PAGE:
“How can all HIV-infected individuals be treated if millions of individuals are either unaware that they are being exposed to HIV through their sexual contacts or if they are already HIV infected but have not been told that they were exposed to in HIV infection? Contact tracing is the solution.”

In several of our previous comments we addressed issues of justice and equity as it relates to the urgency to treat all HIV-infected individuals regardless of their clinical status or laboratory tests. If this were universally applied, I would argue that the HIV epidemic worldwide could be brought under control by decreasing HIV transmission from infected to uninfected individuals. However in order to “treat all” a critical issue must be addressed. How can all HIV-infected individuals be treated if millions of individuals are either unaware that they are being exposed to HIV through their sexual contacts or if they are already HIV infected but have not been told that they were exposed to in HIV infection? Contact tracing is the solution. Historically, contact tracing was and is, except for HIV, foundational for controlling infectious disease epidemics.

The current tension regarding the use of contact tracing is a consequence of differences in philosophies relating to the relative weight of “autonomy” versus the concept of “do no harm” and the “duty to inform of harm.”

Moral and political philosophies that might be invoked to provide insight into the “rightness” of contact tracing range from views of libertarianism that support complete autonomy and confidentiality regardless of the consequences to utilitarian views that insist that pubic good may outweigh individual rights under some circumstances. For example, Rawles suggests that, “From the standpoint of justice as fairness it is not true that the conscientious judgments of each person ought absolutely to be respected; nor is it true that individuals are completely free to form their moral convictions.” (A Theory of Justice. Belknap Press. Harvard University Press. Cambridge, Massachusetts 1999)

Locke and Mill - Autonomy Debate

Discomfort with an extreme theory of autonomy was also expressed  in “Human Dignity and Bioethics”  (Essays Commissioned by the President’s Council on Bioethics. www.bioethics.gov ):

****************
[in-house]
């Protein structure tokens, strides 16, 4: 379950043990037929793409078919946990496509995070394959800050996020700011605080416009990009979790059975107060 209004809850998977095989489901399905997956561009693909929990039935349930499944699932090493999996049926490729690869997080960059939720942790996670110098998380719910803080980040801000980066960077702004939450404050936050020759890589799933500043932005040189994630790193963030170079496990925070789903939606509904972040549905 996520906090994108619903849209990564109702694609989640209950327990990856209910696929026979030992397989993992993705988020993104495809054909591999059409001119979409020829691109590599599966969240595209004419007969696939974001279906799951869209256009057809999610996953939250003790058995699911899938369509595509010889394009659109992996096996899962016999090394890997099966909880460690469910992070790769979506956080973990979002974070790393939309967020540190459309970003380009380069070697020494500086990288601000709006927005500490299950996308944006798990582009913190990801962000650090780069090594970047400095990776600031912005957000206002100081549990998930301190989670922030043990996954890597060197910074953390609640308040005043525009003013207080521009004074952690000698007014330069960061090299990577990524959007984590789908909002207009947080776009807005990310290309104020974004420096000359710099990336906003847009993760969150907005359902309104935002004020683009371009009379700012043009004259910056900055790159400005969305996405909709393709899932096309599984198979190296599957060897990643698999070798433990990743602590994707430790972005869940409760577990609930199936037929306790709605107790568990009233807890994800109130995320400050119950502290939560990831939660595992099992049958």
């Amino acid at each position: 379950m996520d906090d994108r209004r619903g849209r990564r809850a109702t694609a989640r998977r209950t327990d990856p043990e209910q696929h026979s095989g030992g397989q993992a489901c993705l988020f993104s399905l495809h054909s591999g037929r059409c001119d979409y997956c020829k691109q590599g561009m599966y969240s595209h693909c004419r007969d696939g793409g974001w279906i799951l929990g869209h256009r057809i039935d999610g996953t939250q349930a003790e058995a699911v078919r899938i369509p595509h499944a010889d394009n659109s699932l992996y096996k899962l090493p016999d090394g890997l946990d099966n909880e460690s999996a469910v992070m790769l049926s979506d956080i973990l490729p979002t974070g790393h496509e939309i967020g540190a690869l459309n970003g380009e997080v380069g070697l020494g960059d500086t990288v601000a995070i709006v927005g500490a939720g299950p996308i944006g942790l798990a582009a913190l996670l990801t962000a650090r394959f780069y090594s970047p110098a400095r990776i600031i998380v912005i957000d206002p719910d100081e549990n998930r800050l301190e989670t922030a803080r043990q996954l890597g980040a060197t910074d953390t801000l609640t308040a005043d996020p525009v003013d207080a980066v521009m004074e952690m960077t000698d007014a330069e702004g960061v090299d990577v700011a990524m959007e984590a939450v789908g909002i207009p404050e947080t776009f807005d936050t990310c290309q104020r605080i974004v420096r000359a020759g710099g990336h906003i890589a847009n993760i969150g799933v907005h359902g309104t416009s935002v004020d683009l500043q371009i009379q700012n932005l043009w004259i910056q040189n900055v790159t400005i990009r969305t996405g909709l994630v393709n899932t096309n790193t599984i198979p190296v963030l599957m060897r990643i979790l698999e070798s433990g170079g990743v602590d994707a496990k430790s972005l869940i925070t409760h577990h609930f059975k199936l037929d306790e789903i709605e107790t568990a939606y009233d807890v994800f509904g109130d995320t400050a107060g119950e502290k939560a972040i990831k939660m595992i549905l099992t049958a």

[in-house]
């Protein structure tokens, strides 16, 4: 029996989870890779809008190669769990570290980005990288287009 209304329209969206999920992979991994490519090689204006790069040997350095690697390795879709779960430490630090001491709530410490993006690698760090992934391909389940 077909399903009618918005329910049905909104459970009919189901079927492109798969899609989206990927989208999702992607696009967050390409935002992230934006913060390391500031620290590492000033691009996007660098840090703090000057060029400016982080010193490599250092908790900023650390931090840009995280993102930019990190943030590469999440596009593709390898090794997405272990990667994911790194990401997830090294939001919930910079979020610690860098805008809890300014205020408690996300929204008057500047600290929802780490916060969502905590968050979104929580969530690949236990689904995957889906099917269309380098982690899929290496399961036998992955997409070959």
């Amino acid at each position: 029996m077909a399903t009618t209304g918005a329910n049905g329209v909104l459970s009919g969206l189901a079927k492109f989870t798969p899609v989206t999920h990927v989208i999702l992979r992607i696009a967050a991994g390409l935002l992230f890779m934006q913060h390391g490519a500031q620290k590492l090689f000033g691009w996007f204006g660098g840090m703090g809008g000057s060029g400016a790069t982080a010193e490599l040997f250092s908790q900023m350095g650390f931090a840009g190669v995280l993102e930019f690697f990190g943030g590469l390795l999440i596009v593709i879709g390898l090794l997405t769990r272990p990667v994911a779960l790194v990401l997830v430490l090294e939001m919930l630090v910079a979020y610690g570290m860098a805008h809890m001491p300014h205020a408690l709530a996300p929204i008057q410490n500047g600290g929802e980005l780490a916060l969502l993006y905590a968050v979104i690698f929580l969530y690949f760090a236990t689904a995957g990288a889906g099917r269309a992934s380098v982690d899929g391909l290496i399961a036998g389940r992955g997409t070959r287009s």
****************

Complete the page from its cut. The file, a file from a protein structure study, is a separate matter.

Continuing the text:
“… the growing sense that the prevalence of autonomy in bioethics and beyond, in American culture and society, reflects an incomplete and inadequate — even a distorted — grasp of humanity and thus of what is at stake in many of the controversies provoked by the advance of biomedicine and biotechnology.”

“The dignity of the human person — construed not, or not primarily, as the assertion of the rights of the autonomous but as the obligation to protect those whose autonomy is very limited — is such a point of reference.

“Childress and Beauchamp are inclined to ground a privacy right in respect for autonomy; yet they recognize that this cannot account for all circumstances in which we would think such a right existed.”

Issues of autonomy arising from Immanuel Kant and extended by John Stuart Mill are often invoked to support the claim that the right to confidentiality is absolute and the conclusion that contact tracing is therefore unjustifiable in relation to HIV. However, Mill also stated that liberty can only be enjoyed, “…without impediment from our fellow creatures, so long as what we do does not harm them.” (The Political Philosopher. Random House. NY. 1949)

John Locke also stated, “To understand political power aright, and derive it from its original, we must consider what state all men are naturally in, and that is a state of perfect freedom to order their actions and disposed of their possessions in persons as they think fit, within the bounds of the law of nature, without asking lead, or depending upon the will of any other man. But Locke also qualified his views of liberty, “But though this be a state of liberty, yet it is not a state license, no man in that state have an uncontrollable liberty to dispose of his person or possessions, yet he has not liberty to destroy himself, or so much as any creature in his possession.”

At this junction in the HIV epidemic, with lifesaving treatment available for all those who are infected, and with full knowledge of how HIV is transmitted and how HIV transmission can be prevented, the duty to inform and prevent harm must take precedent over individual autonomy under these circumstances. Transmission of an ultimately fatal infection such as HIV should not be protected by philosophies which insist on absolute autonomy.